Geyser Basin in the Yellowstone Lake area, the Norris
Geyser Basin and the Lower, Midway and Upper Geyser Basins
to the west, are great for exploring. See geysers, mudpots,
fumaroles and colorful hot springs. Don’t miss Steamboat
Geyser in the Norris Basin, the tallest — though
unpredictable — geyser in the park, which on our visit
hissed and spit so much we were sure it was going to go
off (it didn’t), and the aptly named Grand Prismatic in
the Midway Geyser Basin. And don’t miss the Mud Volcano
and Dragon’s Mouth Spring near Fishing Village; they are
just as amazing as their names sound.
Valley: Aside from the geothermic activity, most people
come to Yellowstone for the wildlife. Two areas are
well-known for this in the park: Lamar Valley and Hayden
Valley. We didn’t have time to make it to the first, but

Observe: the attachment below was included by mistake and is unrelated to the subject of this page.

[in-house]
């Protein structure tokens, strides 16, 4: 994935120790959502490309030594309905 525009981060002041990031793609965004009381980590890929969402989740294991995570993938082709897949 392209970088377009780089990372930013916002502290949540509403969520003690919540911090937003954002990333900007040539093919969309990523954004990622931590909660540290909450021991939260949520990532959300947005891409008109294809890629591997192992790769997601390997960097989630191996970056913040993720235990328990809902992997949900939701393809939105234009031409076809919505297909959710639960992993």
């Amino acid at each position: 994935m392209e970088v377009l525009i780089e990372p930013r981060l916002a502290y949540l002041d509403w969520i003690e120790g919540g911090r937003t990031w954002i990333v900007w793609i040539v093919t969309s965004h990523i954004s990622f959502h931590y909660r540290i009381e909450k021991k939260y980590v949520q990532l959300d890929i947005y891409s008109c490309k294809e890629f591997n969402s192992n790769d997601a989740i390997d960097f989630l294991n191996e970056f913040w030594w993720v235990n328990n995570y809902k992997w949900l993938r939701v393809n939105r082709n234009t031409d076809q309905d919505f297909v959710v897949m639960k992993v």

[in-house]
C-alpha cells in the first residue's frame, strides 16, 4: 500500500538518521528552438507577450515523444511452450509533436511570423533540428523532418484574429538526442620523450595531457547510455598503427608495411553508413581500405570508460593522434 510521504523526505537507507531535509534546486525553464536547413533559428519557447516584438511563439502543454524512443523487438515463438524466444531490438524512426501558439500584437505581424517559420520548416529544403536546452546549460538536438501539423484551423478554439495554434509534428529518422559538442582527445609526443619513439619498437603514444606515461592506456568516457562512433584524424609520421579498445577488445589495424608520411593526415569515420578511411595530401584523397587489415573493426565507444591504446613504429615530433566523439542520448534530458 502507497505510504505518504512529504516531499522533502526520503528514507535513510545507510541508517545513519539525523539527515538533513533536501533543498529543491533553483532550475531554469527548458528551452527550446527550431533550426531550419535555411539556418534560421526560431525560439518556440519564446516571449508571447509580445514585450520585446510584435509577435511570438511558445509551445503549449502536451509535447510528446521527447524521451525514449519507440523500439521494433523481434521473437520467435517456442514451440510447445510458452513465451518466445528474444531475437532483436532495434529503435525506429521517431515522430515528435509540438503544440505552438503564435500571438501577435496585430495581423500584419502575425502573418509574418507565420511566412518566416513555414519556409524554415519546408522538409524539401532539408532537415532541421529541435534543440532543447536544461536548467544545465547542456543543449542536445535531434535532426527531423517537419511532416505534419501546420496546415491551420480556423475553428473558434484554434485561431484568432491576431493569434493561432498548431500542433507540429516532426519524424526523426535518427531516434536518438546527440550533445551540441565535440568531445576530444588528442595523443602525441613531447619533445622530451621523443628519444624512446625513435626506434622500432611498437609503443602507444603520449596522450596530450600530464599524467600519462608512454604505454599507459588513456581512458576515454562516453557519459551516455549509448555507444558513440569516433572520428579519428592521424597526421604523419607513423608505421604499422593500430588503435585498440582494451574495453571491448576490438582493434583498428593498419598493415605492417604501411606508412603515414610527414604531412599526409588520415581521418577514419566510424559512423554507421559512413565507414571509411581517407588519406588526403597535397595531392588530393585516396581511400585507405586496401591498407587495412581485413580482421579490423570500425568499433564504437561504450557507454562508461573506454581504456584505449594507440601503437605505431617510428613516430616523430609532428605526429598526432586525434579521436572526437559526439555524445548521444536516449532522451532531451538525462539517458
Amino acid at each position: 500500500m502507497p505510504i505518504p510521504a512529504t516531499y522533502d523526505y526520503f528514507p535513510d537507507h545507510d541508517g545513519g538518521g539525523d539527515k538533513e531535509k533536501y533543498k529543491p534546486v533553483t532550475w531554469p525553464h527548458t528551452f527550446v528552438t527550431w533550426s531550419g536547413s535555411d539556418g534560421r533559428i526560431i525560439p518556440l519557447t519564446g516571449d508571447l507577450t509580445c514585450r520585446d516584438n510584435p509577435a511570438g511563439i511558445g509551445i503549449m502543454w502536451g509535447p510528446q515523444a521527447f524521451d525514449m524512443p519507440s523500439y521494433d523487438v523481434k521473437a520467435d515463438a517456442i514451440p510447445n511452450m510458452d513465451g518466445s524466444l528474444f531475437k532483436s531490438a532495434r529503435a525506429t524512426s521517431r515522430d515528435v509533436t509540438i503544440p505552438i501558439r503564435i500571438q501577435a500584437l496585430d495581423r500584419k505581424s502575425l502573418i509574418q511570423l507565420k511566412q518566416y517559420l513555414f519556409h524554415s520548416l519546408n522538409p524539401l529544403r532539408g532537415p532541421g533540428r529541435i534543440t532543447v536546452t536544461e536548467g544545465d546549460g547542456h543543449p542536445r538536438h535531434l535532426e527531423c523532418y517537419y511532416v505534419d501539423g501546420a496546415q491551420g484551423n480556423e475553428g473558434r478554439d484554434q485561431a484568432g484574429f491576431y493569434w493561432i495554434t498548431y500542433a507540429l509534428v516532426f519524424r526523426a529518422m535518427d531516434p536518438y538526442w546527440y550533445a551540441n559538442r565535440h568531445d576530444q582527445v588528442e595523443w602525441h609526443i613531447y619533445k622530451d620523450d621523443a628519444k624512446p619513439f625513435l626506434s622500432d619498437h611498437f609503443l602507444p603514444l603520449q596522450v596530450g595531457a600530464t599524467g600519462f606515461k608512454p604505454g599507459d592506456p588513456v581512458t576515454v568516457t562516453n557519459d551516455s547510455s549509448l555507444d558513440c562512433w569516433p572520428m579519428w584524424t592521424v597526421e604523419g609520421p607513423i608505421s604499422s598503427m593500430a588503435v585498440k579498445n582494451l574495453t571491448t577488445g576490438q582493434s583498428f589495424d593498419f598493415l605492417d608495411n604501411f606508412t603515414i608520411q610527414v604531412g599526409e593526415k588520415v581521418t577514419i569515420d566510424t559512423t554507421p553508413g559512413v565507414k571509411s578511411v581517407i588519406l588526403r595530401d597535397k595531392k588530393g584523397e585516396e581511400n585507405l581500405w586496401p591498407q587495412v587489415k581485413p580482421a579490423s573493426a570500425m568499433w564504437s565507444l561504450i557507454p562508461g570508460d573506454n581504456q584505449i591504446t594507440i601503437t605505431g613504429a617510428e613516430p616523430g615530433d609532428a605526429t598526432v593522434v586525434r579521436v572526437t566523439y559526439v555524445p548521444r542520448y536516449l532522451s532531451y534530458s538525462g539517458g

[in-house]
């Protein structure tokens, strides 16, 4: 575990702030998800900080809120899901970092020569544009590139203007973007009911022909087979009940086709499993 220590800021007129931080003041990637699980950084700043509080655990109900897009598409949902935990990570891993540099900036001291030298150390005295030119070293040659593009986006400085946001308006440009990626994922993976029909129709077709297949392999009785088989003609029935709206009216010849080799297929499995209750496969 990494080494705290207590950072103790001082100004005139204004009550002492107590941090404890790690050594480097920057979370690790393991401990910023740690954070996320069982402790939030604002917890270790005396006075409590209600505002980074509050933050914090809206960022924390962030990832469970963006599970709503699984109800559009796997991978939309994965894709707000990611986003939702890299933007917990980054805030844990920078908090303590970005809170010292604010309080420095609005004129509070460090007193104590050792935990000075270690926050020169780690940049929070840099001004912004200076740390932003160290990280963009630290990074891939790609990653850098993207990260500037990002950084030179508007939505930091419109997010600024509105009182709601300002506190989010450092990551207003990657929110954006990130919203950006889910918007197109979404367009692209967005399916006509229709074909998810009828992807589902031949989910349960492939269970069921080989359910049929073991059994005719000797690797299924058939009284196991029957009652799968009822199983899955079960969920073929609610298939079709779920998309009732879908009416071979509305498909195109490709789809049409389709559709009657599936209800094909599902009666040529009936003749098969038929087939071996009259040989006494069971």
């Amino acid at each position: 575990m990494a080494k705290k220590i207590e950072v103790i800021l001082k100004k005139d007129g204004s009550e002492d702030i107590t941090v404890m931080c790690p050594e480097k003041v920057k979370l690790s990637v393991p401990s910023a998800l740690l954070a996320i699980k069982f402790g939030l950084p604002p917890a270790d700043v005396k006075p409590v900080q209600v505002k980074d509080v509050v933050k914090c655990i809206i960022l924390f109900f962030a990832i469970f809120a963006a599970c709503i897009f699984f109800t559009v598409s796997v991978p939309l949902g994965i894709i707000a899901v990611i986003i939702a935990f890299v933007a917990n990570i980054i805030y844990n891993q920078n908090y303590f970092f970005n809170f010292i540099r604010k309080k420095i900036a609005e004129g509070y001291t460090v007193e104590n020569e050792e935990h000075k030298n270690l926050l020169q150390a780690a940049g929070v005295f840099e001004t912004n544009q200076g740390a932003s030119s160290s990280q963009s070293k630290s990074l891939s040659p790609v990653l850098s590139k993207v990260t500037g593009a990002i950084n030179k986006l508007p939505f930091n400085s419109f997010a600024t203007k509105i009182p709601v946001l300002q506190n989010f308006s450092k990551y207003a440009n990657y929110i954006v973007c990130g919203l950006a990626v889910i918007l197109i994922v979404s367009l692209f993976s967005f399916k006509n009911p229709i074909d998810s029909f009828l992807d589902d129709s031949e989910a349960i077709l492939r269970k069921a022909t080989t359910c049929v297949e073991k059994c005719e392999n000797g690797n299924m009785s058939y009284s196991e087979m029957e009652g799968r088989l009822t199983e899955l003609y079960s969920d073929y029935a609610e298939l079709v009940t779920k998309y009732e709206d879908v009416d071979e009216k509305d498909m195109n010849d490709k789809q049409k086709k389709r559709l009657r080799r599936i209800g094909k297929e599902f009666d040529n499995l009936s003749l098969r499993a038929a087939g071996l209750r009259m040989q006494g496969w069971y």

Hayden Valley provided not only bison and pronghorn but
also a good look at a coyote who had just caught a bird of
prey for dinner and a possible wolf sighting (it was
awfully far away). Staring out over Hayden Valley was like
watching an episode on the National Geographic Channel. I’ll
also note that we came way too close to a grizzly who had
wandered near the Visitor Center at nearby Fishing
Rapids: One of our first stops was at a short trail
leading down to the LeHardys Rapids, a gushing portion of
the Yellowstone River. In June and July, the native
cutthroat trout leap over the rocks on their way to
spawning grounds upstream. Watching the green and red
spotted fish leaping in water was a highlight of the trip
for my 6-year-old son.
The park is in Wyoming, Idaho and Montana, with five
entrances and two main interior loop roads.
MUCH: Admission is $25 per car (good for seven days and
also in Grand Teton National Park)
INFO: nps.gov/yell; yellowstoneassociation.org